This year’s draft is well below average at quarterback, with a handful of interesting guys at the top and little depth.
Were last year’s quarterback group and this year’s lumped together, none of this year’s class would rank as high as Trevor Lawrence, Zach Wilson, Trey Lance, Justin Fields or Mac Jones.
In fact, none out of either class other than Lawrence had/have grades as high as Jameis Winston, Marcus Mariota, Carson Wentz and Mitch Trubisky did. All are failed top-two picks getting second or third chances with new teams this year.
That is the reality of the perils of drafting quarterbacks high.
This should be the first time in five years a QB won’t be the No. 1 overall pick and only the fourth in the past 14 years, but a team or two will get antsy and jump up and take one too high.
This, however, doesn’t mean none will become top QBs. It means we haven’t seen and/or don’t know enough yet to project them worthy of high first-round picks.
Think Tom Brady, Russell Wilson, Dak Prescott, etc., instead of your typical high-upside first-round prospects.
Day 1 Prospects
1. Malik Willis, Liberty (6–0 ½, 217, redshirt senior)
Willis is a striking athlete with excellent run skills, and dual-threat QBs are all the rage right now. He throws the ball better than Lamar Jackson already with good, if not great, arm talent. He’s shorter than you’d like, but his tightly packed 217 pounds should help him absorb punishment. Main red flags are level of competition at Liberty and questions as to how well he reads the field and processes it along with a tendency to hold the ball too long.
2. Kenny Pickett, Pittsburgh (6-3 ¼, 224, redshirt senior)
Pickett’s huge improvement from 2020 to 2021 has him flying up draft boards. He has ideal size and arm strength and broke most of Dan Marino’s Pitt records after they stood for more than 35 years. There are concerns about his small hands, but it wasn’t a problem at Pitt. Legitimate concerns include happy feet at times and occasional lack of pace and touch on throws into zones and tight windows.
3. Matt Corral, Mississippi (6-1 ½, 212, redshirt junior)
Corral is a high-character guy with maybe the best arm of the bunch. But he’s an inch or 2 shorter than you’d like in an NFL pocket. He’s undersized and takes too many dangerous hits rather than going down, and like almost of these kids there are concerns about how well he sees the field and reads what he’s seeing.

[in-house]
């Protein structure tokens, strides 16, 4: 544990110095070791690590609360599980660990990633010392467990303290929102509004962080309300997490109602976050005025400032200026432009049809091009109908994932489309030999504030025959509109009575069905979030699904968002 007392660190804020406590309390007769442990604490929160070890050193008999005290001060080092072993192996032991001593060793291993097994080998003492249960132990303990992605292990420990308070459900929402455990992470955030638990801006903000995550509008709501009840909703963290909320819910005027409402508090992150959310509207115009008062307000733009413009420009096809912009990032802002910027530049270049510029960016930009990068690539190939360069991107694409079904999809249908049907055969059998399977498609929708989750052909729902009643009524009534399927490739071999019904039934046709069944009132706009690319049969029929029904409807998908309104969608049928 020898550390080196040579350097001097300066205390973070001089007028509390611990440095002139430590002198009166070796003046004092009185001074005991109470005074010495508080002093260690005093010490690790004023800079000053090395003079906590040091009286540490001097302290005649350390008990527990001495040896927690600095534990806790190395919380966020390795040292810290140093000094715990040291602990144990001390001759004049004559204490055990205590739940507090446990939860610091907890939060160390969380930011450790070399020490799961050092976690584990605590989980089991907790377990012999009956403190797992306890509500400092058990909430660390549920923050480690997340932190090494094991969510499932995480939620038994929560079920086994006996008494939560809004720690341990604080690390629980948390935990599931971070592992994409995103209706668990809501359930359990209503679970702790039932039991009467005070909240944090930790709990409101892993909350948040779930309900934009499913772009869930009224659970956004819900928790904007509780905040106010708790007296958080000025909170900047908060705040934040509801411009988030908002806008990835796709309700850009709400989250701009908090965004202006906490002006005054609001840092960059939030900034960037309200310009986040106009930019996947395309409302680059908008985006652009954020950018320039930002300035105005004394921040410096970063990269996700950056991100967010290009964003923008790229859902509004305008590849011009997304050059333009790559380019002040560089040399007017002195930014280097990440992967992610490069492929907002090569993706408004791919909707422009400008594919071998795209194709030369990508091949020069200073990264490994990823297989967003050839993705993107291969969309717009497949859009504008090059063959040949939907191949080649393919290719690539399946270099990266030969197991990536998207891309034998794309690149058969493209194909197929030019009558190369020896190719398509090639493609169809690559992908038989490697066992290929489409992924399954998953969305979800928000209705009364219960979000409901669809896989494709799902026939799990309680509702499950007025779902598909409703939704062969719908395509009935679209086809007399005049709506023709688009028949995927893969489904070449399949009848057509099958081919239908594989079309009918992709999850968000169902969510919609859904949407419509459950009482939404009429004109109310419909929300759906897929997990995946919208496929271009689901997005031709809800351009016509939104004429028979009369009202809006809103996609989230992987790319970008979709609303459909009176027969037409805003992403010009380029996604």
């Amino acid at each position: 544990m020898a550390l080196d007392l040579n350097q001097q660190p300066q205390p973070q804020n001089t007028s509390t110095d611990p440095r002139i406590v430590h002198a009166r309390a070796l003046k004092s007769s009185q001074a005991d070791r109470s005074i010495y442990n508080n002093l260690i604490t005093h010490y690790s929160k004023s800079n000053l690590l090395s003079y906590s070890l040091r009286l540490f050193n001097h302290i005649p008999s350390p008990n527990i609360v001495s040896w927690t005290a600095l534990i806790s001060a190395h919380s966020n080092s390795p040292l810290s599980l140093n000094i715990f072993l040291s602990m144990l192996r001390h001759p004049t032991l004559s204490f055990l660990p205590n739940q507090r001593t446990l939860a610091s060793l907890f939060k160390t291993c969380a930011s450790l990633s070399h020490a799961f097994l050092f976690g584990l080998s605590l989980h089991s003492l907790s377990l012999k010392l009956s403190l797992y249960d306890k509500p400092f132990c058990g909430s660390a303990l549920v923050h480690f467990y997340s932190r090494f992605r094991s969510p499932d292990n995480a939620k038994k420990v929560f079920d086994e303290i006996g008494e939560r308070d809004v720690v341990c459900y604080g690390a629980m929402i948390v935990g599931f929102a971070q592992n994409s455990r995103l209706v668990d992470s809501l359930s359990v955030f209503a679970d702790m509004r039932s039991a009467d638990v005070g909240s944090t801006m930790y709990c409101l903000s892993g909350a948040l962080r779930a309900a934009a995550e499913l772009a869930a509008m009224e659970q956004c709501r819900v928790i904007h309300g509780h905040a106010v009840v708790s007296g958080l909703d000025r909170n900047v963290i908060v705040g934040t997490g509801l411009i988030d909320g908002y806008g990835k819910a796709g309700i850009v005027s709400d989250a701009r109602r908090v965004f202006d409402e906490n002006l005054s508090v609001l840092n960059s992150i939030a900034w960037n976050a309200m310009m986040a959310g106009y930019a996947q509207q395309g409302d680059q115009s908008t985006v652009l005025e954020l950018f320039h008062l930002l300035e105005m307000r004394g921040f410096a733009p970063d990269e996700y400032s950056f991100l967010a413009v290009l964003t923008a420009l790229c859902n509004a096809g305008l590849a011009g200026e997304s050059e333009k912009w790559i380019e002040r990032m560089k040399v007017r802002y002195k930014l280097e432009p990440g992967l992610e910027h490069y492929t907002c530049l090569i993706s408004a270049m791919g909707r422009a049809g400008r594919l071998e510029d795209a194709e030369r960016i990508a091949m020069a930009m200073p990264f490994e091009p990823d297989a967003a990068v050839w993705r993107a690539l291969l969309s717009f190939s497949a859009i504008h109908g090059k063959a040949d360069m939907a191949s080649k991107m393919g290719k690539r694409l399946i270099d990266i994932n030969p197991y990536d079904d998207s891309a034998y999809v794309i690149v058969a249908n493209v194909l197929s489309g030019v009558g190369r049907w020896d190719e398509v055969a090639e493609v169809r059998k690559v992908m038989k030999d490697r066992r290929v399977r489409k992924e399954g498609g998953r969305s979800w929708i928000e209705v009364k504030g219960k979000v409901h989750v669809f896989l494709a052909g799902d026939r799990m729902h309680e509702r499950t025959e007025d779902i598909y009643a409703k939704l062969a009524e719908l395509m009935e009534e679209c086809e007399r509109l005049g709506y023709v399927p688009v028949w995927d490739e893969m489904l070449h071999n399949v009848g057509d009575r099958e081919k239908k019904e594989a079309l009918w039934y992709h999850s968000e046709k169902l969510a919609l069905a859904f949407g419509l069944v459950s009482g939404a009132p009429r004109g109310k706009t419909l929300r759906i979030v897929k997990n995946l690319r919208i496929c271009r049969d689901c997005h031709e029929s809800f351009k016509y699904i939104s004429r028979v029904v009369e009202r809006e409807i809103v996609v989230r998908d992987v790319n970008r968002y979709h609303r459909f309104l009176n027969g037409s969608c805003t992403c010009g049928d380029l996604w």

Day 2 Prospects
4. Desmond Ridder, Cincinnati (6-3 ½, 211, redshirt senior)
Ridder has nice size and is a four-year starter who won a lot of games. He is a good athlete who moves well in the pocket and does a lot of things well, but he lacks any special traits to predict great things at the next level.
5. Sam Howell, North Carolina (6-0 ½, 218, junior)
This kid is a competitor who finds ways to make plays when it may look like nothing’s there and has the confidence to make teammates follow him. But he’s another undersized prospect in this group who needs a lot of work on his mechanics, and his best hope may be as a game manager.
Day 3 Prospects
6. Carson Strong, Nevada (6-3 ¼, 226, redshirt junior)
Strong has nice size and a special arm that’s allowed him to be highly productive on a consistent basis. He’s a solid leader, but medical concerns with his right knee and his gunslinger mentality will make him a boom-or-bust guy.
Potential Bears Targets
With only six picks, all their eggs in the Justin Fields basket and Trevor Siemian now inked as Fields’ backup, it is unlikely the Bears draft a QB this season.
But a priority, undrafted free agent with a similar skillset to Fields might intrigue the Bears. E.J. Perry (6-1 ½, 211, senior) out of Brown is a potential fit.